Metabolic Brain Disease

, Volume 33, Issue 5, pp 1743–1753 | Cite as

The effects of repetitive stress on tat protein-induced pro-inflammatory cytokine release and steroid receptor expression in the hippocampus of rats

  • Khayelihle B. MakhathiniEmail author
  • Oualid Abboussi
  • Musa V. Mabandla
  • William M. U. Daniels
Original Article


Human immunodeficiency virus type 1 (HIV-1) affects the central nervous system (CNS) that may lead to the development of HIV-associated neuropathologies. Tat protein is one of the viral proteins that have been linked to the neurotoxic effects of HIV. Since many individuals living with HIV often experience significant adverse circumstances, the present study investigated whether exposure to stressful conditions would exacerbate harmful effects of tat protein on brain function. Tat protein (10 μg/10 μl) was injected bilaterally into the dorsal hippocampus of the animal using stereotaxic techniques. The control group received an injection of saline (10 μl). Some control and tat protein-treated animals were subjected to restrain stress for 6 h per day for 28 days and compared to a non-stress group. All animals underwent two behavioural tests, the open field test (OFT) and the novel object recognition test (NORT) to assess their mood state and cognitive function respectively. The release of pro-inflammatory cytokines (TNF-α and IL-1β) and the expression of mineralocorticoid (MR) and glucocorticoid (GR) receptors were also measured to see whether the impact of the repetitive stress on Tat protein-induced behavioural effects was mediated by elements of the immune system and the HPA axis. Rats treated with tat protein showed the following behavioural changes when compared to control animals: there was a significant decrease in time spent in the center of the open field during the OFT, a significant reduction in time spent with the novel object during the NORT, but no change in locomotor activity. Real-time PCR data showed that the expression levels of GR and MR mRNA were significantly reduced, while Western blot analysis showed that the protein expression levels of TNF-α and IL-1β were significantly increased. The present findings indicated that injection of tat protein into the hippocampus of rats not subjected to stress may lead to anxiety-like behaviour and deficits in learning and memory. Tat-treated animals subjected to stress evoked only a modest effect on their behaviour and neurochemistry, while stress alone led to behavioural and neurochemical changes similar to tat protein.


HIV-1 HIV-associated neurocognitive disorder Novel object recognition test Glucocorticoid receptors Mineralocorticoid receptors TNF-α and IL-1β 



The authors wish to thank the National Research Foundation of South Africa (NRF grant number 83792) and the University of KwaZulu-Natal for financial support, as well as the staff of the Biomedical Resource Centre of the University of KwaZulu-Natal for technical assistance.

Compliance with ethical standards

Conflict of interest

The authors declare that there is no conflict of interest.


  1. Agrawal L, Louboutin JP, Reyes BA, Van Bockstaele EJ, Strayer DS (2012) HIV-1 Tat neurotoxicity: a model of acute and chronic exposure, and neuroprotection by gene delivery of antioxidant enzymes. Neurobiol Dis 45:657–670CrossRefPubMedGoogle Scholar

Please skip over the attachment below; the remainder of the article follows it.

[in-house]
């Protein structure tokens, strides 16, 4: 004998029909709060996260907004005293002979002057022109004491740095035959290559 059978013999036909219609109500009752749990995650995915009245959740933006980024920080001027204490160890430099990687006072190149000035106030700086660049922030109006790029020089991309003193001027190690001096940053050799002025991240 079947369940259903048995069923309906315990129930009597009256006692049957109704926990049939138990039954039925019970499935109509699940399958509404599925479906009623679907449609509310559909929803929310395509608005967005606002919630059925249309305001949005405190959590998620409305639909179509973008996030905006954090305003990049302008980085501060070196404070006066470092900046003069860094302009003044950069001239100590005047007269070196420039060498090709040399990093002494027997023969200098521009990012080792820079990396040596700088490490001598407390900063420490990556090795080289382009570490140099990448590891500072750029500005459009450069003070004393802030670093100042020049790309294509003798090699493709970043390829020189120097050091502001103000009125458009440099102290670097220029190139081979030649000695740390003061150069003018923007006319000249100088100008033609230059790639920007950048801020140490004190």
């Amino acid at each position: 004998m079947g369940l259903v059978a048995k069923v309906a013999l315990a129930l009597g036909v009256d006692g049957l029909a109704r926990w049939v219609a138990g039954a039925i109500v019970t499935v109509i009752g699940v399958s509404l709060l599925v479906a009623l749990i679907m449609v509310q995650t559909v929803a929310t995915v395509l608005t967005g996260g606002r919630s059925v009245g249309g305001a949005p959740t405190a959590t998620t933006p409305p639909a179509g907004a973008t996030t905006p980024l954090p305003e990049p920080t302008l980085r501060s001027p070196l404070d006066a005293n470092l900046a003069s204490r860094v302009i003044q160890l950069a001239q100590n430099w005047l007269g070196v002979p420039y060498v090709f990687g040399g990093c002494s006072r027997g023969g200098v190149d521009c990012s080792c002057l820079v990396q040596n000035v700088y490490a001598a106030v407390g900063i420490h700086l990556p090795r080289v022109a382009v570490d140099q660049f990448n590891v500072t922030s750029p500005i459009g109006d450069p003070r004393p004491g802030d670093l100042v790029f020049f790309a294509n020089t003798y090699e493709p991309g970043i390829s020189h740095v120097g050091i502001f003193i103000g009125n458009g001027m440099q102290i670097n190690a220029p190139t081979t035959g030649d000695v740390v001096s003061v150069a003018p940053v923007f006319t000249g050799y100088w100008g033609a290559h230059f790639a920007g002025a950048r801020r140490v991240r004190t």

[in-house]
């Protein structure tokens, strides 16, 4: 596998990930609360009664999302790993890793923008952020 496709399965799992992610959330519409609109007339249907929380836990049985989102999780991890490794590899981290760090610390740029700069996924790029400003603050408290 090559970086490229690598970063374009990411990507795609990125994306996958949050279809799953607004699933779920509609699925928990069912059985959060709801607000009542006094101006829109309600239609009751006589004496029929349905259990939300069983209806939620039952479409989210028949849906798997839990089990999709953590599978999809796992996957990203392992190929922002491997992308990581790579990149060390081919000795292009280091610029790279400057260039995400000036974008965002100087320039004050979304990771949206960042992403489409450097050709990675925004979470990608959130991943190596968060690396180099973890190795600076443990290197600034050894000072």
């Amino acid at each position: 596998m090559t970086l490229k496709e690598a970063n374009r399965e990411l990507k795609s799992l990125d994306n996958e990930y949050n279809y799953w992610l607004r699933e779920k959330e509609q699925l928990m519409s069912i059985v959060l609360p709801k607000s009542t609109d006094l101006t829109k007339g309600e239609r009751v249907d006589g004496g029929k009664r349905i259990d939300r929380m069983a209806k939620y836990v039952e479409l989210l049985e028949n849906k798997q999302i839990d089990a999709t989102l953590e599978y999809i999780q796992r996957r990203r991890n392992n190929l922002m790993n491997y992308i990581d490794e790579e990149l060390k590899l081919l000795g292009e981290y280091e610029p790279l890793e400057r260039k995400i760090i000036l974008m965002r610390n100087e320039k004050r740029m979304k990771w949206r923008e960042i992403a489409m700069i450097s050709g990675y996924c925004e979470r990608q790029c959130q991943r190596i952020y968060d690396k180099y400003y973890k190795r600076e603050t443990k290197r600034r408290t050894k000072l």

2. Aleisa AM, Alzoubi KH, Gerges NZ, Alkadhi KA (2006) Chronic psychosocial stress-induced impairment of hippocampal LTP: Possible role of BDNF. Neurobiol Dis 22:453–462CrossRefPubMedGoogle Scholar
  3. Ali I, Hogberg J, Hsieh JH, Auerbach S, Korhonen A et al (2016) Gender differences in cancer susceptibility: role of oxidative stress. Carcinogenesis 37:985–992CrossRefPubMedGoogle Scholar
  4. Amin SN, El-Aidi AA, Ali MM, Attia YM, Rashed LA (2015) Modification of hippocampal markers of synaptic plasticity by memantine in animal models of acute and repeated restraint stress: implications for memory and behavior. Neuromol Med 17:121–136CrossRefGoogle Scholar
  5. Ashraf T, Jiang W, Hoque MT, Henderson J, Wu C, Bendayan R (2014) Role of anti-inflammatory compounds in human immunodeficiency virus-1 glycoprotein120-mediated brain inflammation. J Neuroinflammation 11:91CrossRefPubMedPubMedCentralGoogle Scholar
  6. Banerjee A, Zhang X, Manda KR, Banks WA, Ercal N (2010) HIV proteins (gp120 and Tat) and methamphetamine in oxidative stress-induced damage in the brain: potential role of the thiol antioxidant N-acetylcysteine amide. Free Radic Biol Med 48:1388–1398CrossRefPubMedPubMedCentralGoogle Scholar
  7. Bansal AK, Mactutus CF, Nath A, Maragos W, Hauser KF, Booze RM (2000) Neurotoxicity of HIV-1 proteins gp120 and Tat in the rat striatum. Brain Res 879:42–49CrossRefPubMedGoogle Scholar
  8. Brabers NACH, Nottet HSLM (2006) Role of the pro-inflammatory cytokines TNF-α and IL-1β in HIV-associated dementia. Eur J Clin Investig 36:447–458CrossRefGoogle Scholar
  9. Caudal D, Jay TM, Godsil BP (2014) Behavioral stress induces regionally-distinct shifts of brain mineralocorticoid and glucocorticoid receptor levels. Front Behav Neurosci 8:19CrossRefPubMedPubMedCentralGoogle Scholar
  10. Chao HM, McEwen BS (1994) Glucocorticoids and the expression of mRNAs for neurotrophins, their receptors and GAP-43 in the rat hippocampus. Brain Res Mol Brain Res 26:271–276CrossRefPubMedGoogle Scholar
  11. Cheng B, Mattson MP (1991) NGF and bFGF protect rat hippocampal and human cortical neurons against hypoglycemic damage by stabilizing calcium homeostasis. Neuron 7:1031–1041CrossRefPubMedGoogle Scholar
  12. Cheng B, Christakos S, Mattson MP (1994) Tumor necrosis factors protect neurons against metabolic-excitotoxic insults and promote maintenance of calcium homeostasis. Neuron 12:139–153CrossRefPubMedGoogle Scholar